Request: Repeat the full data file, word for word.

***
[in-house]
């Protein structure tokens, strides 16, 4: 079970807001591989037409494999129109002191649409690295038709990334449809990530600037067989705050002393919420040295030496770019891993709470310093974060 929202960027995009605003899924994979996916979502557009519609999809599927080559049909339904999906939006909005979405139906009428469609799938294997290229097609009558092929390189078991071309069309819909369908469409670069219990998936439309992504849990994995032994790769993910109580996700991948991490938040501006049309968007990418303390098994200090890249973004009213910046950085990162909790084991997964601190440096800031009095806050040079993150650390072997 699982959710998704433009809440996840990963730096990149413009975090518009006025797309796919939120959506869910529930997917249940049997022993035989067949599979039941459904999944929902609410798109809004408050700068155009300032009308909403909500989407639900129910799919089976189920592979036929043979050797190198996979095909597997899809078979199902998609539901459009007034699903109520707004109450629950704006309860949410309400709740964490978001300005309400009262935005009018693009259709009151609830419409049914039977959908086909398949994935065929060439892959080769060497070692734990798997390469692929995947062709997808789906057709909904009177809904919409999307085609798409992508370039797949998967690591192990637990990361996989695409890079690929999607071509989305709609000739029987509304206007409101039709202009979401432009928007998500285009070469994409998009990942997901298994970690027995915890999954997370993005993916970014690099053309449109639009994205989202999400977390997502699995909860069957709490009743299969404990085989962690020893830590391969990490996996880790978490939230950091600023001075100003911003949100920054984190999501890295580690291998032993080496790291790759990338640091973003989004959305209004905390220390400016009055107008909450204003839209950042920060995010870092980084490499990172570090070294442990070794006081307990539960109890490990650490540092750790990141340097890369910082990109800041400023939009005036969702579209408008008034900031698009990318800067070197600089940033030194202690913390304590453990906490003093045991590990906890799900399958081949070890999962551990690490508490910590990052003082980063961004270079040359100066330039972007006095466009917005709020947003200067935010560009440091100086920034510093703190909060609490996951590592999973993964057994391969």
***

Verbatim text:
[in-house]
């Protein structure tokens, strides 16, 4: 079970807001591989037409494999129109002191649409690295038709990334449809990530600037067989705050002393919420040295030496770019891993709470310093974060 929202960027995009605003899924994979996916979502557009519609999809599927080559049909339904999906939006909005979405139906009428469609799938294997290229097609009558092929390189078991071309069309819909369908469409670069219990998936439309992504849990994995032994790769993910109580996700991948991490938040501006049309968007990418303390098994200090890249973004009213910046950085990162909790084991997964601190440096800031009095806050040079993150650390072997 699982959710998704433009809440996840990963730096990149413009975090518009006025797309796919939120959506869910529930997917249940049997022993035989067949599979039941459904999944929902609410798109809004408050700068155009300032009308909403909500989407639900129910799919089976189920592979036929043979050797190198996979095909597997899809078979199902998609539901459009007034699903109520707004109450629950704006309860949410309400709740964490978001300005309400009262935005009018693009259709009151609830419409049914039977959908086909398949994935065929060439892959080769060497070692734990798997390469692929995947062709997808789906057709909904009177809904919409999307085609798409992508370039797949998967690591192990637990990361996989695409890079690929999607071509989305709609000739029987509304206007409101039709202009979401432009928007998500285009070469994409998009990942997901298994970690027995915890999954997370993005993916970014690099053309449109639009994205989202999400977390997502699995909860069957709490009743299969404990085989962690020893830590391969990490996996880790978490939230950091600023001075100003911003949100920054984190999501890295580690291998032993080496790291790759990338640091973003989004959305209004905390220390400016009055107008909450204003839209950042920060995010870092980084490499990172570090070294442990070794006081307990539960109890490990650490540092750790990141340097890369910082990109800041400023939009005036969702579209408008008034900031698009990318800067070197600089940033030194202690913390304590453990906490003093045991590990906890799900399958081949070890999962551990690490508490910590990052003082980063961004270079040359100066330039972007006095466009917005709020947003200067935010560009440091100086920034510093703190909060609490996951590592999973993964057994391969």